We have plot the predicted value of t2 and the squared observations for all data in the in-sample and out-sample sets in Figure 2, for the S&P100 index. In this plots one can see that the prediction for both series is very alike although the prediction obtain by the SVM explains over a half a percentage more than the explanation made by the LS scheme.

Figure 2. S&P100. Squared Observations and GARCH(1,1) estimations using LS and SVM.

## 4. Conclusions and further work

We have shown that SVR can be used to estimate the parameters in a GARCH model for estimating the volatility in a stock market series returns with a much higher accuracy than the one obtained with LS. The SVR has been used over a widely known model producing a better estimate, for further work it will have to be tested over other models and kernels in order to address if it is able to further improve the shown results.

## References:

Andersen, T.G. and T. Bollerslev (1998), “Answering the skeptics: yes standard volatility models do provide accurate forecasts”, International Economic Review, 39, pp. 885-905.

Andersen, T.G., T. Bollerslev, F.X. Diebold, and H. Ebens (2001), “The distribution of realized stock return volatility”, Journal of Financial Economics, 61, pp. 43-76.

Blair, B.J., S.H. Poon and S.J. Taylor (2001), “Forecasting S&P100 volatility: the incremental information content of implied volatilities and high-frequency index returns”, Journal of Econometrics, 105, pp. 5-26.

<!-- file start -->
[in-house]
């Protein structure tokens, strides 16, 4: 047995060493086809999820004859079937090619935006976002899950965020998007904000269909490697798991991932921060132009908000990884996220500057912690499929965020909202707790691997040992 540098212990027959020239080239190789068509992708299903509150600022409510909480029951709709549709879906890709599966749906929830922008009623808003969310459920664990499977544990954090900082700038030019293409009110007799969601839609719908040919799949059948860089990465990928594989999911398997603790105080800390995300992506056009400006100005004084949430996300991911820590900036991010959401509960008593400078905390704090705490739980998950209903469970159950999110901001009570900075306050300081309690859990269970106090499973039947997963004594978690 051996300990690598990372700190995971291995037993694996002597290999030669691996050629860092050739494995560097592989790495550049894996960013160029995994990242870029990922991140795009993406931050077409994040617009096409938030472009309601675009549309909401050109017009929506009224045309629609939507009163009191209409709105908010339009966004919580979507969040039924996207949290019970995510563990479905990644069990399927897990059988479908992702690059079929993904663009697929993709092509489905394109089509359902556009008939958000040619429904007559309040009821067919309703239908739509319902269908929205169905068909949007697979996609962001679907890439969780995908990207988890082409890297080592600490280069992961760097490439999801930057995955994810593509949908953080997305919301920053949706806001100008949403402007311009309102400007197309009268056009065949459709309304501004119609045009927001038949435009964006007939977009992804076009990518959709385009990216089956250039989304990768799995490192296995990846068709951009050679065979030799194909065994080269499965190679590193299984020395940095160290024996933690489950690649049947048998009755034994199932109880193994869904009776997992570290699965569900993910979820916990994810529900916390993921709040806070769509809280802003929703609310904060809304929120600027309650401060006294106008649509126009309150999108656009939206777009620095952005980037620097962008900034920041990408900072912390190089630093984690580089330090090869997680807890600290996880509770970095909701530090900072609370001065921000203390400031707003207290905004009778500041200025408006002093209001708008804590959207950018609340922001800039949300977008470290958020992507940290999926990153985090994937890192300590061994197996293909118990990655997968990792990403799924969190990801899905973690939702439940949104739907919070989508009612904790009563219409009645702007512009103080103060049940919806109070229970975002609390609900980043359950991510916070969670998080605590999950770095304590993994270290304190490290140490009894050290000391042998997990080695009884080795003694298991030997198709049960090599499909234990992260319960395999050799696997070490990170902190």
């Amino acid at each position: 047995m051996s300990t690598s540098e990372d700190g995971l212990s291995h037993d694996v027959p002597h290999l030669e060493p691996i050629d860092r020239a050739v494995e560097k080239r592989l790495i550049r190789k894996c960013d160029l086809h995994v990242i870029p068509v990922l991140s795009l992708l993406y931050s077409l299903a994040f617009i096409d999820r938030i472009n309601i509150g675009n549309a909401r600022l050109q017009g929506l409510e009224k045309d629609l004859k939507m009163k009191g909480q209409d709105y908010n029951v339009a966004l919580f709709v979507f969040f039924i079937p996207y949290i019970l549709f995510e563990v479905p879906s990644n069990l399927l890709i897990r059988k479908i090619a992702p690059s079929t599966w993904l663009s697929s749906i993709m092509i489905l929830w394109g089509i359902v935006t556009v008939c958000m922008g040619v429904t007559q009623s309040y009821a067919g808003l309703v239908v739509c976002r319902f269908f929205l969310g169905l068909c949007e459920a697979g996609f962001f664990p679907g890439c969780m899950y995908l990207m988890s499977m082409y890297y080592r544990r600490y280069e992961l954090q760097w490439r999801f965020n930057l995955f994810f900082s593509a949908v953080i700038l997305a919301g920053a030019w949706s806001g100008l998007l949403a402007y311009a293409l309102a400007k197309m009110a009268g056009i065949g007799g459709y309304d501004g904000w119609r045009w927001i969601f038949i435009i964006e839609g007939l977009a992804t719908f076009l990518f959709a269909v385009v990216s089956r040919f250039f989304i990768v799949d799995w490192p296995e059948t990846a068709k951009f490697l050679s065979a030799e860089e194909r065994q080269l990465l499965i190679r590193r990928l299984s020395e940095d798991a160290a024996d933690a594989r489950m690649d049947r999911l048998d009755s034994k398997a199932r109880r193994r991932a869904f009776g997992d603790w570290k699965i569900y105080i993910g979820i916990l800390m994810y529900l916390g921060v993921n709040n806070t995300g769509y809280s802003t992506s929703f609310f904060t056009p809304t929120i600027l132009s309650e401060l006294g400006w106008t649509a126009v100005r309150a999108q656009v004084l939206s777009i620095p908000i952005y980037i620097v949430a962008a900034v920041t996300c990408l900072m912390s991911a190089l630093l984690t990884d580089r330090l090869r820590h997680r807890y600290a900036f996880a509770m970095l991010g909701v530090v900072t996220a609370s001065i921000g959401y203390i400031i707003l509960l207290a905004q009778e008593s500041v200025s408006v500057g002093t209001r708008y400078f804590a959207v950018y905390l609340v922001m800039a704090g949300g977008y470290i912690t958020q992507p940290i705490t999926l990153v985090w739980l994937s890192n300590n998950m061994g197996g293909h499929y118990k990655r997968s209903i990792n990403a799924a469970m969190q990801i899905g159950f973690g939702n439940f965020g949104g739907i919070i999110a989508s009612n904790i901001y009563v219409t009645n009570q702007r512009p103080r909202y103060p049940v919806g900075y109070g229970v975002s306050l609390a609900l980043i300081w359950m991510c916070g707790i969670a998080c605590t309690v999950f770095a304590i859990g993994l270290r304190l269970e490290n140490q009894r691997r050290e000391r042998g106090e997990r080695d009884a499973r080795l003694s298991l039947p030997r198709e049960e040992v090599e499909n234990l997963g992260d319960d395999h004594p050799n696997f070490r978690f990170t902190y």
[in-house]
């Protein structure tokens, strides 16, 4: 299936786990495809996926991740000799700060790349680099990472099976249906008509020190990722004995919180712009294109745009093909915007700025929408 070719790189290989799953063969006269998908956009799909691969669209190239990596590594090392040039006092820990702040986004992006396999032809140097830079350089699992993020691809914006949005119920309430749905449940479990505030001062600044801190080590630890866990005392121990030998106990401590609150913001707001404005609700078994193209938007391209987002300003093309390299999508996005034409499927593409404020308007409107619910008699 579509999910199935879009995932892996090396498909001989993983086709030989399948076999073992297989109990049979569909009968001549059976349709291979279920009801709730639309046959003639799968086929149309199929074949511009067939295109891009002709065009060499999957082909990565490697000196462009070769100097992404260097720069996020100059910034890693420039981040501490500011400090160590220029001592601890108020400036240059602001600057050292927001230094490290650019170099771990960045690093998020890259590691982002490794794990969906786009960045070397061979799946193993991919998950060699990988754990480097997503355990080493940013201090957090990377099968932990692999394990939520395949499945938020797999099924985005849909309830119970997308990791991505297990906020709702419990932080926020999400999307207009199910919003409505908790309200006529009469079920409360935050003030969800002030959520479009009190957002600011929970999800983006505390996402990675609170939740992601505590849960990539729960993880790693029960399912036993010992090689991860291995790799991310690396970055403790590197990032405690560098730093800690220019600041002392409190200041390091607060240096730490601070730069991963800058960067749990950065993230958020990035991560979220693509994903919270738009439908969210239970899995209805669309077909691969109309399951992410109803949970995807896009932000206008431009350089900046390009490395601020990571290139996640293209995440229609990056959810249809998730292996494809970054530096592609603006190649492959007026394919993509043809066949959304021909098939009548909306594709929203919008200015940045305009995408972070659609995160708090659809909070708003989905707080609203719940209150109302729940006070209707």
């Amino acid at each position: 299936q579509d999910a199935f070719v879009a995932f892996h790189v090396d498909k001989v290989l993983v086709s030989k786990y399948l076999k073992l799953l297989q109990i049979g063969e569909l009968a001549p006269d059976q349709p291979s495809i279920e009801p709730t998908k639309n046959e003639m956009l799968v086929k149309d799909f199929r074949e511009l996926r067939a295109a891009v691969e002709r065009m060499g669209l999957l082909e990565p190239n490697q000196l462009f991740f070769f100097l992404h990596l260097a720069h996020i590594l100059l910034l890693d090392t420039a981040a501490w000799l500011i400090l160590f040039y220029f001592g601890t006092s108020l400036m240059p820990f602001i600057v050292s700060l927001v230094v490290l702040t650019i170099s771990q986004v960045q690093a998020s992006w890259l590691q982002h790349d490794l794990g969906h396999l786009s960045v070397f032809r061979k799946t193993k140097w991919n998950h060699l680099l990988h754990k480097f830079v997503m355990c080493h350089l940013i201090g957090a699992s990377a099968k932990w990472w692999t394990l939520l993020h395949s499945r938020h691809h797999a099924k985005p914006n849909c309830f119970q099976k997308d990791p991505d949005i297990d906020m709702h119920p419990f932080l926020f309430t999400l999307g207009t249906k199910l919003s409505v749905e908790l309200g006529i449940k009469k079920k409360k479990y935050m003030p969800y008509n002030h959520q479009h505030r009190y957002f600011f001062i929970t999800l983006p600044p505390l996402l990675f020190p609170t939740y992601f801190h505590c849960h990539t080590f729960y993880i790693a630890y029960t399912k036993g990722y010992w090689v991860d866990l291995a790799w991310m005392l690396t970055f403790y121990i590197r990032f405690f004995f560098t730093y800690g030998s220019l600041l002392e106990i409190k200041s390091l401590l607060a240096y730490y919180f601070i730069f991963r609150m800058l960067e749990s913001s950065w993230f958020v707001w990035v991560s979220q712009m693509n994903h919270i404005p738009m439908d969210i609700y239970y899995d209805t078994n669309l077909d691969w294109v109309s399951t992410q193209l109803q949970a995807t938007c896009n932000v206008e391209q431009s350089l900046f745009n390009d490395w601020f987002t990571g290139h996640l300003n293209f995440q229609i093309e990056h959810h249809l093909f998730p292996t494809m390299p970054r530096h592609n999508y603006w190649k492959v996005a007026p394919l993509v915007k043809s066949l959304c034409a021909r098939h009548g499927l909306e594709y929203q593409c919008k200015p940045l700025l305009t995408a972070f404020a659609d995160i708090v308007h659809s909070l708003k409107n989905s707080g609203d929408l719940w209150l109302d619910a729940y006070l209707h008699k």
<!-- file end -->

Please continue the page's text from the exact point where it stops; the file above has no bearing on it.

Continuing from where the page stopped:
Bollerslev, T. (1986), “Generalized Autoregressive Conditional Heteroskedasticity”, Journal of Econometrics, 31, pp. 307-327.

Bollerslev, T. (1987), “A conditional heteroskedasticity time series model for speculative prices and rates of returns”, *Review of Economics and Statistics, *69, pp. 542-547.

Franses, P.H. and D. Van Dijk (1995), “Forecasting stock market volatility using (non-linear) GARCH models”, Journal of Forecasting, 15, pp. 229-235.

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Nelson, D.B. (1991), “Conditional heteroskedasticity in asset returns: a new approach”, Econometrica, 59, pp. 347-370.

Pérez-Cruz, F., A. Navia-Vázquez, P. L. Alarcón-Diana and A. Artés-Rodríguez (2000) “An IRWLS procedure for SVR”, Proceedings of the EUSIPCO'00.

Schölkopf, B. and A. Smola (2001), Learning with kernels, M.I.T. Press (to appear).

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[1] We will use for compactness matrix notation. The vectors will be column vectors and will be denoted by bold lower cases, the matrices will be bold upper cases and the scalars will be slanted lower cases (sometimes also upper cases). The dot product between columns-vectors will be shown as matrix multiplication (wTx), where T indicates the matrix transpose operation.

[2] We have eliminated some tables in order to optimize the text space of the article.

[3] The estimation has been carried out with Matlab, version 12.